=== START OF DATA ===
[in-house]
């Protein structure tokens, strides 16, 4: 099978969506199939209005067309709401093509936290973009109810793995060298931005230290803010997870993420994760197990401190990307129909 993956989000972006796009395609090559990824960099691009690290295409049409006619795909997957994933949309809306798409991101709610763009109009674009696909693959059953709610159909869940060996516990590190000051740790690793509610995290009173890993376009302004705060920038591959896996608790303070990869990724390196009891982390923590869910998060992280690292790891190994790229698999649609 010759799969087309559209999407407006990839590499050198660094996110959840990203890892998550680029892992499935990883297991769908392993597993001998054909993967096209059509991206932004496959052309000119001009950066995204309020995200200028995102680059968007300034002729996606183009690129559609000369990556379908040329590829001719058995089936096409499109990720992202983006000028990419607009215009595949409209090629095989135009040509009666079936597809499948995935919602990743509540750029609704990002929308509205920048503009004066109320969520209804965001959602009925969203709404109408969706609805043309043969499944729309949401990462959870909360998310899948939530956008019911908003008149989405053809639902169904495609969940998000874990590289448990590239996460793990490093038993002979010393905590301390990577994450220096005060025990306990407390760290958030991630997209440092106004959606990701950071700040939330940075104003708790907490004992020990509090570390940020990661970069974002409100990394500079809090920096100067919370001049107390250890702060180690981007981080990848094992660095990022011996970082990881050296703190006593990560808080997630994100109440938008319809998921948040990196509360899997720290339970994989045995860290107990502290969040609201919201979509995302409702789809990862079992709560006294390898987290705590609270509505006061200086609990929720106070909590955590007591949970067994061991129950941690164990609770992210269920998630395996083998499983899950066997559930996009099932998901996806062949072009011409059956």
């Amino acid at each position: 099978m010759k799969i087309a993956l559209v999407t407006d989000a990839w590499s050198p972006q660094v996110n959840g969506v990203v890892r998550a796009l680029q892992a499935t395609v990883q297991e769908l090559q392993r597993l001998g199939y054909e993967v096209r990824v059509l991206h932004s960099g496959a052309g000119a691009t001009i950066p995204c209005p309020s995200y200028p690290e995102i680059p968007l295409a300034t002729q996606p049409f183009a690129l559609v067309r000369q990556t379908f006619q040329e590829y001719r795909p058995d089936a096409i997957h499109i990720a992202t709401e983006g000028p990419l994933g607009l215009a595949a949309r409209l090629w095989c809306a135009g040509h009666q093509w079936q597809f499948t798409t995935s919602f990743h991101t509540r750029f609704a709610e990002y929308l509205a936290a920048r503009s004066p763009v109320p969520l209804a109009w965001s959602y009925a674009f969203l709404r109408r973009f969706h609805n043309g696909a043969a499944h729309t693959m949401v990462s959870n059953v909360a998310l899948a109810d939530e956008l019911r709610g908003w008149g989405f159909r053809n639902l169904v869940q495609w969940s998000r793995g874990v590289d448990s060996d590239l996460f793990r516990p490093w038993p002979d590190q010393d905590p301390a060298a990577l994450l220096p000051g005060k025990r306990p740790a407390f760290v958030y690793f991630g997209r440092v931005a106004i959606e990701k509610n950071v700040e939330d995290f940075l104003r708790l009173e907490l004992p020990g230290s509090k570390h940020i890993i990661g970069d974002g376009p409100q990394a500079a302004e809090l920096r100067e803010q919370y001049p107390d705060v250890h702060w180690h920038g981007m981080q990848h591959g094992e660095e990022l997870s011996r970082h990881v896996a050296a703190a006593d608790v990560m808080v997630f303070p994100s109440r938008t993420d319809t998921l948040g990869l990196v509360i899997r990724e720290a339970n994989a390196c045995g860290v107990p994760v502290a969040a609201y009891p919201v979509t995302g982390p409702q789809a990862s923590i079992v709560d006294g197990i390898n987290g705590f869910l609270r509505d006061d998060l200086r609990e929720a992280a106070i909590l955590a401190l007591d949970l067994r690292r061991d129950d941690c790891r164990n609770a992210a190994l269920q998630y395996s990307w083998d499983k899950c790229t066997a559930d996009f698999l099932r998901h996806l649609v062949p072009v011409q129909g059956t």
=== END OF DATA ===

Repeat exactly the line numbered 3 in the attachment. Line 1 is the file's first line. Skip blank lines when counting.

């Amino acid at each position: 099978m010759k799969i087309a993956l559209v999407t407006d989000a990839w590499s050198p972006q660094v996110n959840g969506v990203v890892r998550a796009l680029q892992a499935t395609v990883q297991e769908l090559q392993r597993l001998g199939y054909e993967v096209r990824v059509l991206h932004s960099g496959a052309g000119a691009t001009i950066p995204c209005p309020s995200y200028p690290e995102i680059p968007l295409a300034t002729q996606p049409f183009a690129l559609v067309r000369q990556t379908f006619q040329e590829y001719r795909p058995d089936a096409i997957h499109i990720a992202t709401e983006g000028p990419l994933g607009l215009a595949a949309r409209l090629w095989c809306a135009g040509h009666q093509w079936q597809f499948t798409t995935s919602f990743h991101t509540r750029f609704a709610e990002y929308l509205a936290a920048r503009s004066p763009v109320p969520l209804a109009w965001s959602y009925a674009f969203l709404r109408r973009f969706h609805n043309g696909a043969a499944h729309t693959m949401v990462s959870n059953v909360a998310l899948a109810d939530e956008l019911r709610g908003w008149g989405f159909r053809n639902l169904v869940q495609w969940s998000r793995g874990v590289d448990s060996d590239l996460f793990r516990p490093w038993p002979d590190q010393d905590p301390a060298a990577l994450l220096p000051g005060k025990r306990p740790a407390f760290v958030y690793f991630g997209r440092v931005a106004i959606e990701k509610n950071v700040e939330d995290f940075l104003r708790l009173e907490l004992p020990g230290s509090k570390h940020i890993i990661g970069d974002g376009p409100q990394a500079a302004e809090l920096r100067e803010q919370y001049p107390d705060v250890h702060w180690h920038g981007m981080q990848h591959g094992e660095e990022l997870s011996r970082h990881v896996a050296a703190a006593d608790v990560m808080v997630f303070p994100s109440r938008t993420d319809t998921l948040g990869l990196v509360i899997r990724e720290a339970n994989a390196c045995g860290v107990p994760v502290a969040a609201y009891p919201v979509t995302g982390p409702q789809a990862s923590i079992v709560d006294g197990i390898n987290g705590f869910l609270r509505d006061d998060l200086r609990e929720a992280a106070i909590l955590a401190l007591d949970l067994r690292r061991d129950d941690c790891r164990n609770a992210a190994l269920q998630y395996s990307w083998d499983k899950c790229t066997a559930d996009f698999l099932r998901h996806l649609v062949p072009v011409q129909g059956t």